What is frozen shoulder?
The top of your upper arm bone rests in a socket in your shoulder blade which is surrounded by strong connective tissue referred to as the ‘capsule’. When you have frozen shoulder, the capsule thickens and solidifies, and tight bands of tissue develop (called adhesions) which effectively hold the capsule in place, preventing movement. If those adhesions aren’t broken up, they will get stronger and stronger, and eventually you won’t be able to move your shoulder at all. The condition comes on slowly and can last as long as a year or more.
What causes frozen shoulder?
Doctors aren’t sure why frozen shoulder occurs, but they do know that lack of normal movement will trigger it. People who have had an accident or a surgery, or even a stroke, any condition that inhibits the ability to fully move their shoulder, are at much higher risk for frozen shoulder. If you’re in this group, you should come in for treatment now.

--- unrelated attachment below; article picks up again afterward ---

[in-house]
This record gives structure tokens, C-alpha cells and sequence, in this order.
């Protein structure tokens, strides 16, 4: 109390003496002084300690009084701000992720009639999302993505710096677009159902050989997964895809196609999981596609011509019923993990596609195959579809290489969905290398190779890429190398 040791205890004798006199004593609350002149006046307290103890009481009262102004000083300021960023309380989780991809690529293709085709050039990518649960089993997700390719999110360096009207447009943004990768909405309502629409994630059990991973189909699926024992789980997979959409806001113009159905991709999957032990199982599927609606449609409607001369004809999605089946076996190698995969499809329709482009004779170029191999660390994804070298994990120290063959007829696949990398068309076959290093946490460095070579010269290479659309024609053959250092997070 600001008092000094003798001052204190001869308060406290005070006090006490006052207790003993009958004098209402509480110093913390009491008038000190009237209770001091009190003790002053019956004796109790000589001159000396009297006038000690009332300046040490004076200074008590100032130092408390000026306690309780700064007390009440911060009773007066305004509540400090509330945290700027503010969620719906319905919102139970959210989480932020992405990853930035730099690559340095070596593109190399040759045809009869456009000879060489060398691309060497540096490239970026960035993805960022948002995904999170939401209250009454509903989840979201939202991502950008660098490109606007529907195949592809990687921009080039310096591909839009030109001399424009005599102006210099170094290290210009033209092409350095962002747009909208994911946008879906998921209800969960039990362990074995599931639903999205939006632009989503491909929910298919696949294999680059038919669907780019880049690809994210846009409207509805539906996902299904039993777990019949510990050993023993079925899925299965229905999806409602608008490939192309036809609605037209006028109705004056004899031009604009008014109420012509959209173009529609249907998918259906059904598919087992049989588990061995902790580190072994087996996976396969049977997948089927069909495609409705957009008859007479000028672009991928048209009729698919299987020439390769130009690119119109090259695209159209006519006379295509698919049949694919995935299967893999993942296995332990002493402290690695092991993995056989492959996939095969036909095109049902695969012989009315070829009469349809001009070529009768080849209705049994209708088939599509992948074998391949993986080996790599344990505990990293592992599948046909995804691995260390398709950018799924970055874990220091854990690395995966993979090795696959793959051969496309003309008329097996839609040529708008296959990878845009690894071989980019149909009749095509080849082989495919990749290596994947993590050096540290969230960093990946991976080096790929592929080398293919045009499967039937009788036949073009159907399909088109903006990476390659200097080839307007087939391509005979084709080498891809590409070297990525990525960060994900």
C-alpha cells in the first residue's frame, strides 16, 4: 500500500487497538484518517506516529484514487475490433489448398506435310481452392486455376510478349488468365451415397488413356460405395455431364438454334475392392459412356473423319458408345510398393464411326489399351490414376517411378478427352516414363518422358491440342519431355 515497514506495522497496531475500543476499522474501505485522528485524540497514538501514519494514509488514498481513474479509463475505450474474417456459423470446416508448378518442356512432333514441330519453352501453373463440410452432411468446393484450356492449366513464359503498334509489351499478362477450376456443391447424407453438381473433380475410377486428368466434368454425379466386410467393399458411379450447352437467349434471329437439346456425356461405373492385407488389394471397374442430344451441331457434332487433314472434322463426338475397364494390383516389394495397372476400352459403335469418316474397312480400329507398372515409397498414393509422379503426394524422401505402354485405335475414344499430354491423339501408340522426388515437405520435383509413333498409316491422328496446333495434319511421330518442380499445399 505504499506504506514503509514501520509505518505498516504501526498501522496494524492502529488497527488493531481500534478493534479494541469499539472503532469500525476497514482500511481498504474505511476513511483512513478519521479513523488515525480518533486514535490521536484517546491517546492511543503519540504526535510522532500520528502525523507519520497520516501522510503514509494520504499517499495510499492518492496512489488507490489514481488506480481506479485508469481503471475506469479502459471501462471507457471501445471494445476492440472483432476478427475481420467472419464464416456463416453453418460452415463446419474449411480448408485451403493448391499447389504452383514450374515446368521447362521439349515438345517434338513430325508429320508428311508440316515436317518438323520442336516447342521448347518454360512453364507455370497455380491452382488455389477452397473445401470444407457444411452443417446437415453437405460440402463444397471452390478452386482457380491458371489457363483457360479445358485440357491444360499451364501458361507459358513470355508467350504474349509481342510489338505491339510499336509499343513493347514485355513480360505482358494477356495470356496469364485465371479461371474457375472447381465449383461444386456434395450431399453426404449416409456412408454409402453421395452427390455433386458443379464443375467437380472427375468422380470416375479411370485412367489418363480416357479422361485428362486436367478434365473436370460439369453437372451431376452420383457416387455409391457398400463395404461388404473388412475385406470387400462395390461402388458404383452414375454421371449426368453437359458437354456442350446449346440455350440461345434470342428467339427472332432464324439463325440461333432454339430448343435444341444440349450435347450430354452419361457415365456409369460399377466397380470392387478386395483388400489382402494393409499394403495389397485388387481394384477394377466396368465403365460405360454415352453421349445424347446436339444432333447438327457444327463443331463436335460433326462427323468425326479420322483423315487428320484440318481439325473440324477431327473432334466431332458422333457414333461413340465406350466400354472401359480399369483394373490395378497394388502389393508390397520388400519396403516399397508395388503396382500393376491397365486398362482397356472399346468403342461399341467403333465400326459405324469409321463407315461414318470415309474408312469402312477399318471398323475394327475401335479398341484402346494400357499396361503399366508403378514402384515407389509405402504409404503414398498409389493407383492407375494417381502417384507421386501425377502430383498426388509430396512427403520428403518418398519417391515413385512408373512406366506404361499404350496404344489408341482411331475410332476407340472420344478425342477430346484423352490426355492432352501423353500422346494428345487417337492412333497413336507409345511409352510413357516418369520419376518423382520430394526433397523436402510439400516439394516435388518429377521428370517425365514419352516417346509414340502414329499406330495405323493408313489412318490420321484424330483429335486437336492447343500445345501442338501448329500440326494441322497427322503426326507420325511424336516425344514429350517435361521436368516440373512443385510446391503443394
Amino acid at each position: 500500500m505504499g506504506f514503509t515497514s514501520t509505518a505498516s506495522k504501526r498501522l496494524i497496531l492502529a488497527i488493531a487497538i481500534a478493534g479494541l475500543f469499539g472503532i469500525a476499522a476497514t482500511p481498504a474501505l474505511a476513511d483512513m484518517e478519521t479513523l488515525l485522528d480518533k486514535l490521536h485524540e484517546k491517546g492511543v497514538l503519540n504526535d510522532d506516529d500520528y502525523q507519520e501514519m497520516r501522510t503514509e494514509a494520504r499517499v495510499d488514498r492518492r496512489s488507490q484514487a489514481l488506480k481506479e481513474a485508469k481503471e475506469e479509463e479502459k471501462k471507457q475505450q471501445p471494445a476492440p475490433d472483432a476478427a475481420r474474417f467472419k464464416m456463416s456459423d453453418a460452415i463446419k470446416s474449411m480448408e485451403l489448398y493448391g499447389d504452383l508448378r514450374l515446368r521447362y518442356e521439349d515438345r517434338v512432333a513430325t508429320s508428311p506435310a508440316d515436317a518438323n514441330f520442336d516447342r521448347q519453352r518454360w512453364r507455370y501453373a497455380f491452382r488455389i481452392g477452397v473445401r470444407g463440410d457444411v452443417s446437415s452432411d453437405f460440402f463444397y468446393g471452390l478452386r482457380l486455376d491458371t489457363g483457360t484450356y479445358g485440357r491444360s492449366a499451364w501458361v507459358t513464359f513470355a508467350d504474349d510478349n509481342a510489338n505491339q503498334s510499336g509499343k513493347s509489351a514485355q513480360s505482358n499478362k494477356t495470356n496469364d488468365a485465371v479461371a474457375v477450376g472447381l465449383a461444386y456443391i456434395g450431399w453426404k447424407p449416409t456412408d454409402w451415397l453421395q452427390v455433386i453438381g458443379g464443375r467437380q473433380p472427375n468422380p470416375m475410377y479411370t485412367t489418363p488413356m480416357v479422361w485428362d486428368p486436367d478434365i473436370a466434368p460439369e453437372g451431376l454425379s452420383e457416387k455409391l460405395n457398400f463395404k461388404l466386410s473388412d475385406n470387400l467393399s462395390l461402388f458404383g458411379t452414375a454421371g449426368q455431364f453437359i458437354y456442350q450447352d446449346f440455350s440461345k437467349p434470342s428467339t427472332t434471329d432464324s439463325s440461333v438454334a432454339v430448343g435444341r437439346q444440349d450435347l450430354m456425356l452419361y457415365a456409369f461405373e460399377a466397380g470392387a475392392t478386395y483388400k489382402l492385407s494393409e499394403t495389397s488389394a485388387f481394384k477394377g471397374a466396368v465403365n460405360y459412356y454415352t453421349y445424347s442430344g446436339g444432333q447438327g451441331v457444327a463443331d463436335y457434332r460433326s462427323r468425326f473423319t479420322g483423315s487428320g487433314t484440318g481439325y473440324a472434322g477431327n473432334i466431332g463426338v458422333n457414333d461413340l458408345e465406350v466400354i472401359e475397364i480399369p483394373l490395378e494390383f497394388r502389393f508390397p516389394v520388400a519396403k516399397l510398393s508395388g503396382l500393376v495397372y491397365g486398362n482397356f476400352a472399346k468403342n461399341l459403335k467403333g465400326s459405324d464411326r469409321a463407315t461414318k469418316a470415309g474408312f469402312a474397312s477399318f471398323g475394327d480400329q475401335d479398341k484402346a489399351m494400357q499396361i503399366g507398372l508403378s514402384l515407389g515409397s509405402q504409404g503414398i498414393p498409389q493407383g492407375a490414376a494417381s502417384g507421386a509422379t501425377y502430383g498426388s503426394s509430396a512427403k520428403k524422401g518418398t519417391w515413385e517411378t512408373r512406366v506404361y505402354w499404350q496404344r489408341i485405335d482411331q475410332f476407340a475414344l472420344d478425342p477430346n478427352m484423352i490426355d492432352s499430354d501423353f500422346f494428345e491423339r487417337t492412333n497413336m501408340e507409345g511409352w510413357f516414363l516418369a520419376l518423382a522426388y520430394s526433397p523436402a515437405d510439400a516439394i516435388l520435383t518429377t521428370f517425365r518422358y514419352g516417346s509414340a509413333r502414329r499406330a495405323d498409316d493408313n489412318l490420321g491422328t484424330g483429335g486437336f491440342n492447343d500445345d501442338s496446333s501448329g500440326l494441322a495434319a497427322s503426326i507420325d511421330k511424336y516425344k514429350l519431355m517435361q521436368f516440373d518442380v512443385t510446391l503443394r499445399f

Doctors have also identified common associations between the disorder and other diseases; people with diabetes, Parkinson’s, hyperthyroidism, and cardiac disease all have a much higher chance of contracting the disorder. People in this group should make an effort to maximize shoulder mobility. If you have of these diseases, and you feel either of your shoulders getting stiff, come in and see us.
How do I make it go away?
A professional therapeutic massage is recommended to break up the adhesions surrounding the capsule and help deal with the pain. Our therapists are thoroughly experienced in these techniques, and often, even just one or two sessions can make a world of difference. We can improve your quality of life. Register for treatment right now.